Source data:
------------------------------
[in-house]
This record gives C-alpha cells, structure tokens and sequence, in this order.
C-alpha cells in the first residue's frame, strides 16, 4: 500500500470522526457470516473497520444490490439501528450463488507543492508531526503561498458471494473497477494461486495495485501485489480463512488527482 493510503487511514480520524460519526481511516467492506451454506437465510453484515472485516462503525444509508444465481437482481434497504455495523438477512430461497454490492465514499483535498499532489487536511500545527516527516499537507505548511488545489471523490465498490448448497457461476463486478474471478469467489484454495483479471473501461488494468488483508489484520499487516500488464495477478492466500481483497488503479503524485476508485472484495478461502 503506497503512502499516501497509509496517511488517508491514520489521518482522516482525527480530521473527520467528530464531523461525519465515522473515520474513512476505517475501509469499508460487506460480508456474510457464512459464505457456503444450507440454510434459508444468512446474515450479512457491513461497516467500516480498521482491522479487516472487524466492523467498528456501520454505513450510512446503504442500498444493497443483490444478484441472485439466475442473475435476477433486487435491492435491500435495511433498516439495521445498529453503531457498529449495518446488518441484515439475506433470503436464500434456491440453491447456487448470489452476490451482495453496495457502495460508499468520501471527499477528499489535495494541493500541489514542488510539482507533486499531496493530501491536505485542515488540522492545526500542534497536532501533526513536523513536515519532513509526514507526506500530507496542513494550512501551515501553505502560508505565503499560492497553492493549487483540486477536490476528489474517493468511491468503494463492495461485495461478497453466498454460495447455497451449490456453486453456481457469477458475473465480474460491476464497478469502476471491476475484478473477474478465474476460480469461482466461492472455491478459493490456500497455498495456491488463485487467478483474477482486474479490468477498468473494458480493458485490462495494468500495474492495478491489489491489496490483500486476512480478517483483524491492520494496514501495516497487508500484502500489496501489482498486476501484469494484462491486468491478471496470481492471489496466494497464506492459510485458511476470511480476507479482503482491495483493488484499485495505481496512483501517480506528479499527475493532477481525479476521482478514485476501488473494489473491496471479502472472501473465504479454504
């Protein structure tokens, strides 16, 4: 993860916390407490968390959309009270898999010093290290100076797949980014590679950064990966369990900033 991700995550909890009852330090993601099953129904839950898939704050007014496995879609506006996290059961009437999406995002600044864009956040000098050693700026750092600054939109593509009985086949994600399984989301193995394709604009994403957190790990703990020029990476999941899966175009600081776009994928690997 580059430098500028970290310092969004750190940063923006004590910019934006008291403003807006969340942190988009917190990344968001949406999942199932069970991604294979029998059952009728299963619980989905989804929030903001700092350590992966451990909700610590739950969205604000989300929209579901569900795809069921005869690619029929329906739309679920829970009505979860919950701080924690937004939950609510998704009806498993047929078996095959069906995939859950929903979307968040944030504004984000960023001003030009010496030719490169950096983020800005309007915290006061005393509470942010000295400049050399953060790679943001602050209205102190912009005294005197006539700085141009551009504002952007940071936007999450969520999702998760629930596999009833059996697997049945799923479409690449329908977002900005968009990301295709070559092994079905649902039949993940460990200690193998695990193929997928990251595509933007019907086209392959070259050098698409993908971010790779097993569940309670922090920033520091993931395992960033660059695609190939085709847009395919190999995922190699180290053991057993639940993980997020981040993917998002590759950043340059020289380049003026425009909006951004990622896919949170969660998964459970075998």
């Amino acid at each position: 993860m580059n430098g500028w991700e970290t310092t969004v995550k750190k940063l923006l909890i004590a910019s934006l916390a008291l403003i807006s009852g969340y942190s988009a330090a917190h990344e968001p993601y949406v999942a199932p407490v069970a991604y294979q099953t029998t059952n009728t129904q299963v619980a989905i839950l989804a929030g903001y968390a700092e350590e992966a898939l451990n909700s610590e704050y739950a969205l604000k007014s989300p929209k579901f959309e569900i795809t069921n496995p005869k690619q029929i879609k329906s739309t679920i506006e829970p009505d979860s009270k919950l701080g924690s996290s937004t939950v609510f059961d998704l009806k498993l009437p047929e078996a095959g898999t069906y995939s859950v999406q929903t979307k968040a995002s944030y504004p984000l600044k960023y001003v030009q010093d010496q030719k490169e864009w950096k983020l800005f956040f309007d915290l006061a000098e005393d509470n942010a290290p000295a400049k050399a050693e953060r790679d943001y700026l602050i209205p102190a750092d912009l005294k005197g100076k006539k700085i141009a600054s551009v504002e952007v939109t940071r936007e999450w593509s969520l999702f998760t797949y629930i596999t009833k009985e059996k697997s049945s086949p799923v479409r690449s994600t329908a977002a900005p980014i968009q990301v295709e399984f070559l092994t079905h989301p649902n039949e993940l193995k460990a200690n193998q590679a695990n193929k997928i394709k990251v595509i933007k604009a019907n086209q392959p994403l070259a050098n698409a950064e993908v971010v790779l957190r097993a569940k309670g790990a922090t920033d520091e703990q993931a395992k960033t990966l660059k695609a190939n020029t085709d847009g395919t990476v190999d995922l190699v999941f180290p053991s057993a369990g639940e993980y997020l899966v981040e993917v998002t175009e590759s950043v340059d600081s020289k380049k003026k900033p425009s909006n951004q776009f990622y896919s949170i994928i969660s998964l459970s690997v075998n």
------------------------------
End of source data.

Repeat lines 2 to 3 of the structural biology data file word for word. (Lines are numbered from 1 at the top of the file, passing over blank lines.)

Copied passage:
This record gives C-alpha cells, structure tokens and sequence, in this order.
C-alpha cells in the first residue's frame, strides 16, 4: 500500500470522526457470516473497520444490490439501528450463488507543492508531526503561498458471494473497477494461486495495485501485489480463512488527482 493510503487511514480520524460519526481511516467492506451454506437465510453484515472485516462503525444509508444465481437482481434497504455495523438477512430461497454490492465514499483535498499532489487536511500545527516527516499537507505548511488545489471523490465498490448448497457461476463486478474471478469467489484454495483479471473501461488494468488483508489484520499487516500488464495477478492466500481483497488503479503524485476508485472484495478461502 503506497503512502499516501497509509496517511488517508491514520489521518482522516482525527480530521473527520467528530464531523461525519465515522473515520474513512476505517475501509469499508460487506460480508456474510457464512459464505457456503444450507440454510434459508444468512446474515450479512457491513461497516467500516480498521482491522479487516472487524466492523467498528456501520454505513450510512446503504442500498444493497443483490444478484441472485439466475442473475435476477433486487435491492435491500435495511433498516439495521445498529453503531457498529449495518446488518441484515439475506433470503436464500434456491440453491447456487448470489452476490451482495453496495457502495460508499468520501471527499477528499489535495494541493500541489514542488510539482507533486499531496493530501491536505485542515488540522492545526500542534497536532501533526513536523513536515519532513509526514507526506500530507496542513494550512501551515501553505502560508505565503499560492497553492493549487483540486477536490476528489474517493468511491468503494463492495461485495461478497453466498454460495447455497451449490456453486453456481457469477458475473465480474460491476464497478469502476471491476475484478473477474478465474476460480469461482466461492472455491478459493490456500497455498495456491488463485487467478483474477482486474479490468477498468473494458480493458485490462495494468500495474492495478491489489491489496490483500486476512480478517483483524491492520494496514501495516497487508500484502500489496501489482498486476501484469494484462491486468491478471496470481492471489496466494497464506492459510485458511476470511480476507479482503482491495483493488484499485495505481496512483501517480506528479499527475493532477481525479476521482478514485476501488473494489473491496471479502472472501473465504479454504